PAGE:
AG: Migrants linked to certain crimes

T&T is grap­pling with eco­nom­ic mi­grants since Venezue­lans be­gan to seek refuge here and it is a fact that the coun­try has seen an uptick in “cer­tain of the crimes” as re­sult of some of the mi­grant is­sues, says At­tor­ney Gen­er­al Faris Al-Rawi.

“The Po­lice Com­mis­sion­er can speak to that him­self,” Al-Rawi added in Sen­ate on Tues­day.

“But suf­fice to say the num­ber of mur­ders has been not­ed to have risen as a re­sult of some of our mi­gra­tion is­sues. I’m not talk­ing on­ly about Venezuela, I’m talk­ing about oth­er po­si­tions.”

The AG was pi­lot­ing amend­ments to the Bail Act to de­ny bail for peo­ple with con­vic­tions, found in pos­ses­sion of guns. The bill pro­hibits bail for those on se­ri­ous of­fences found with guns. Claus­es in­clude al­low­ing a per­son to ap­ply for bail if a tri­al has not start­ed in 120 days or been com­plet­ed in a year.

The pro­posed changes will be re­viewed af­ter five years and it re­quires a three-fifths ma­jor­i­ty vote for pas­sage.

Al-Rawi ad­mit­ted the bill may vi­o­late con­sti­tu­tion­al as­pects and could be chal­lenged in court. But he said sta­tis­tics have shown a “cool­ing off pe­ri­od” of­ten oc­curs with such leg­is­la­tion. He not­ed the UNC once brought sim­i­lar law.

Al-Rawi not­ed the pro­lif­er­a­tion of guns en­ter­ing T&T—4,387 be­tween 2009 and 2019. This in­clud­ed a to­tal of 43 sub-ma­chine guns, ri­fles and shot­guns. He not­ed 17,271 firearm mat­ters in courts over the pe­ri­od.

“The phe­nom­e­non of ma­chine guns alone and T&T’s mur­der sta­tis­tics—T&T needs a fight­ing chance. We’re deal­ing with arms and am­mu­ni­tion com­ing from out­side our ju­ris­dic­tion...a preva­lence of sub-ma­chine guns, shot­guns and ri­fles,” he said, ask­ing if the Gov­ern­ment should ig­nore the sit­u­a­tion and the uptick in crime and eco­nom­ic mi­gra­tion.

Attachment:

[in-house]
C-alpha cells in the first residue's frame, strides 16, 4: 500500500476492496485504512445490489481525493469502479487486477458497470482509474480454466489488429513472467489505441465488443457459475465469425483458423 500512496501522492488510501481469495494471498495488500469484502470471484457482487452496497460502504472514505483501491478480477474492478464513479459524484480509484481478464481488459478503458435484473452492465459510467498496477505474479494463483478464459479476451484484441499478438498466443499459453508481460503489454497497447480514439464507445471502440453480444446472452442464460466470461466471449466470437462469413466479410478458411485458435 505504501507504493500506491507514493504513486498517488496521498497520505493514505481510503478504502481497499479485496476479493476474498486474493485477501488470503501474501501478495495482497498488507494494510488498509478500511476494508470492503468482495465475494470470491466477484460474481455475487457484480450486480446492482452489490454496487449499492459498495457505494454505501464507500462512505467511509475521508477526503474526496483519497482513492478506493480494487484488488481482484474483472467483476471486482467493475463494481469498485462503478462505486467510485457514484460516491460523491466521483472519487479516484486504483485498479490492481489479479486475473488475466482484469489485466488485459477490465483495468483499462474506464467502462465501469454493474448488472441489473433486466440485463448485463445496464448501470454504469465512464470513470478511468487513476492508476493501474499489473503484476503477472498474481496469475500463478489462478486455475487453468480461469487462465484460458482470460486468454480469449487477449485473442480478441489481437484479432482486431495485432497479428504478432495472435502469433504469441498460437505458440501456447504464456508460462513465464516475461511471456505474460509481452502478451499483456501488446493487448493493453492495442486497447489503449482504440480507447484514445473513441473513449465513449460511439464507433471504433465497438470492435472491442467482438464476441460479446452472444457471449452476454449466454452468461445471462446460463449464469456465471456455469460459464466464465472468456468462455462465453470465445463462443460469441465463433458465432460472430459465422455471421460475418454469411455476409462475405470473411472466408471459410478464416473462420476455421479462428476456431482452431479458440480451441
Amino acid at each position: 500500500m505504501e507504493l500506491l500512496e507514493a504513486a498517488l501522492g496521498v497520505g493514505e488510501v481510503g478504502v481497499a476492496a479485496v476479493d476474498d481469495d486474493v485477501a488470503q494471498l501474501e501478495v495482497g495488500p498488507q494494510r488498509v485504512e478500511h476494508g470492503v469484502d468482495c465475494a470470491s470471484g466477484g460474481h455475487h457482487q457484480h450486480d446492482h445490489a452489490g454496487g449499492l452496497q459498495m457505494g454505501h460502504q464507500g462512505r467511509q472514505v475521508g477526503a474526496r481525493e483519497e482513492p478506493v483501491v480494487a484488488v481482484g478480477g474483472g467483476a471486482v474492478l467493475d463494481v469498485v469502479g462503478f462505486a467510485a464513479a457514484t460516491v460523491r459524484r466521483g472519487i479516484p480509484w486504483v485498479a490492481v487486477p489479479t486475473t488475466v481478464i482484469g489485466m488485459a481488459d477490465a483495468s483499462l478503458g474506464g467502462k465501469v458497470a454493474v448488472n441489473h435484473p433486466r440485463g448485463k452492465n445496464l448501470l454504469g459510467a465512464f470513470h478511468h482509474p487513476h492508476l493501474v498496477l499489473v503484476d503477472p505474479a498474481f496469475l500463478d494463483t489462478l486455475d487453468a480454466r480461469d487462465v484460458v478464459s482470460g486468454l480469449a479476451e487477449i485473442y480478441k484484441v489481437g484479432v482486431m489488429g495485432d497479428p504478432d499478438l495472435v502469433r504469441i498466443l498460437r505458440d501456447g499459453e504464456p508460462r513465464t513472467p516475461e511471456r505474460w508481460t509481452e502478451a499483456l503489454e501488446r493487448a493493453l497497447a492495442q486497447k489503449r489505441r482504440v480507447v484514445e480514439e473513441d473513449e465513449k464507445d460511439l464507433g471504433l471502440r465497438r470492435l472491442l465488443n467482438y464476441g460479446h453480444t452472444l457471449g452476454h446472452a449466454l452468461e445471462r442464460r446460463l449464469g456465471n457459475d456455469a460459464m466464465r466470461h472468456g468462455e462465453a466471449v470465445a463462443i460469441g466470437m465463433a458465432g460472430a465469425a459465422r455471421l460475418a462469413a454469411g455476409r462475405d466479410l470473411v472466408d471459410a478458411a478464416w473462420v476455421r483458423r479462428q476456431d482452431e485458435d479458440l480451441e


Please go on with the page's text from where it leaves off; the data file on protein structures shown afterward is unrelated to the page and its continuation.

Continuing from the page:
In­de­pen­dent Sen­a­tor An­tho­ny Vieira, sup­port­ing the bill, said T&T should make it clear to its “bad boys” to “lay down your arms as Par­lia­ment won’t al­low you to car­ry il­le­gal arms. If you do there will be dire con­se­quences. We have to draw a line—there’ve been too many weep­ing moth­ers and sud­den deaths.”

“I re­mem­ber a time when homes had no bur­glar-bars (sic) and you could leave your car un­locked. I went away last week and it was so re­fresh­ing not to feel threat­ened. T&T has lost so much, it no longer feels safe. We have a scourge of il­le­gal arms. Be­cause of what’s hap­pen­ing in Venezuela, guns are bar­ter­ing tools—enough is enough. The car­nage on streets, il­le­gal gun trade, gang wars and weep­ing moth­ers show there’s just cause for the bill.”

Vieira sug­gest­ed amend­ments to pro­tect peo­ple who might be framed. He not­ed cas­es years ago where he had de­fend­ed peo­ple who had been framed for gun and drug is­sues, adding that all sorts of is­sues arose in­clud­ing po­lice tak­ing short­cuts.

Op­po­si­tion Sen­a­tor Sad­dam Ho­sein, call­ing for the with­draw­al of the bill, said it is not a time to give po­lice added pow­ers. He not­ed ques­tions on the qual­i­ty of ev­i­dence and pros­e­cu­tion re­cent­ly and added po­lice pow­ers should not be in­creased when de­tec­tion rates are on­ly be­tween 20 and 30 per cent. He not­ed a sim­i­lar bail bill the UNC Gov­ern­ment pre­sent­ed did not suc­ceed. He said the long wait for bal­lis­tic re­ports, leav­ing those on re­mand to lan­guish for years.

“We’re see­ing a trend of bills vi­o­lat­ing con­sti­tu­tion­al rights—a grow­ing dic­ta­tor­ship, the death of democ­ra­cy,” he added, say­ing UNC would not sup­port the bill.

- by Gail Alexander

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